But Who Will Prepare the Sandwiches?!?!

Expectations are funny things. If your expectations of someone or something are too high, you are likely to be let down. If you set your expectations too low you may never hold anyone around you accountable to greater things.

So it’s a tightrope walk.

My tendency is to set my expectations way too high. Way. Too. High. I know better. I’ve learned the danger in this the hard way.  My therapist has declared it to be the downfall of many of my relationships and goals in life. And yet I continue to toss expectations up to the rafters and hope for the best.

I especially do this with holidays. And birthdays. And special occasions. I want everything to be magical and sparkly and joyous and memorable; oh, do I ever want to make the memories! I make lists and plans and plot and organize and pile things up and stress myself to the max. Which frankly, is the exact opposite of my entire belief system. Or, at least what I claim to be my belief system. I want to be chill. I want things to be simplified. I want the soft days with the relaxed people. This truly is my heart song. But what I end up with is, most of the time, whack-a-do.

This year I was able to keep my Easter plans relaxed. Since most of the members of our life group are either paid church workers or highly committed volunteers, we all worked together to put a very easy meal on the table. Or the island. We tend to do buffet style anymore. See? Chill. One person brought a ham, one brought veggies and a roast, one brought two lamb cakes…because why just one? We are chill; not lazy. It all worked out beautifully and we drank wine and laughed and danced. The dancing came later in the day and might have mostly been me but whatever.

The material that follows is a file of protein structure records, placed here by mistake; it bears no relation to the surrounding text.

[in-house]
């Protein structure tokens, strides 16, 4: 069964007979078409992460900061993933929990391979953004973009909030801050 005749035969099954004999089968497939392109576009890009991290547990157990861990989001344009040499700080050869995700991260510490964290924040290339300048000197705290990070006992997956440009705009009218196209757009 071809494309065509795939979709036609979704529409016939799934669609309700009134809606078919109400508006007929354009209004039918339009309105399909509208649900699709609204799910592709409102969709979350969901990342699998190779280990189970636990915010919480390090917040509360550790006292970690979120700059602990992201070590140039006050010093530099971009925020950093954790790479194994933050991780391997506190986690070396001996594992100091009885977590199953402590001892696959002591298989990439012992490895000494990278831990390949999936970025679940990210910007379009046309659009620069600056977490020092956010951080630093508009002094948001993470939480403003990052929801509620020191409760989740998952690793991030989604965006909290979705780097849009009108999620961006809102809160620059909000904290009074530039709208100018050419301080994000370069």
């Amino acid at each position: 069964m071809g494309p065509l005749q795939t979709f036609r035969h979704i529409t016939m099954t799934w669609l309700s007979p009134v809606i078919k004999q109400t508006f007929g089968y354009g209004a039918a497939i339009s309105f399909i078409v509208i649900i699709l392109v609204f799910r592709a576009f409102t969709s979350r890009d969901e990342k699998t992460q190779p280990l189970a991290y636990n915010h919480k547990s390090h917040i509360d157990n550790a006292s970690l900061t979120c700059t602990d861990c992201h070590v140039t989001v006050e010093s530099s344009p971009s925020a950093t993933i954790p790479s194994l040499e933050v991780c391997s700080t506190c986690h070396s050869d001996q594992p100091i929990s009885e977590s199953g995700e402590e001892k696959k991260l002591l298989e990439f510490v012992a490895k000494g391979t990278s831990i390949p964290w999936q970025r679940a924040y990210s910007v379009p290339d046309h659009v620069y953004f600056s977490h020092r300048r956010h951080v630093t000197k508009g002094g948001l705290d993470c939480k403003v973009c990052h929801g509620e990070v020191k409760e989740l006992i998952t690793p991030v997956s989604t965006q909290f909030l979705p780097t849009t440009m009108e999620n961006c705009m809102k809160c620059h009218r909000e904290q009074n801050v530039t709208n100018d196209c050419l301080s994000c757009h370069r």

My expectations of this day were exactly what I knew it would be and exactly what it turned out to be – a great day with friends.

However, my girl is being confirmed this coming Sunday and my body is aching today with the expectations. I have a thousand plans in my head, I’ve already put too much on the schedule, I have shopping and cooking, and phone calls and a bounce house….scratch that. The bounce house would be too much. Look at me dialing back as I type. I even scheduled a visit with my therapist for the middle of all the fun because my expectation is that I will need someone to reel me in.

I want it all to be wonderful and magical and holy and beautiful and memorable for her and for me and for everyone involved. If I’m honest, I want people to say, “Look how effortlessly Tam can throw together a weekend of wonderful!” When in reality, it’s not thrown together at all but orchestrated to the smallest detail.

I know, I know. I need to stop and take a breath. That’s what I would tell you if you were rambling this crazy to me. I would say, “Friend, sit down and shut your eyes and feel your breath. Inhale peace from the Holy Spirit and exhale all your anxiety.” And then I’d pour you a drink. Just kidding. Sort of.

This is where the Mary and Martha of my soul go into hand to hand combat. The Mary knows that Shelby’s confirmation is about professing her faith in Jesus and all I need to do is praise God for the work he has done in her heart. The Martha says, “But where will the sandwiches come from if you don’t prepare them?!?!?!”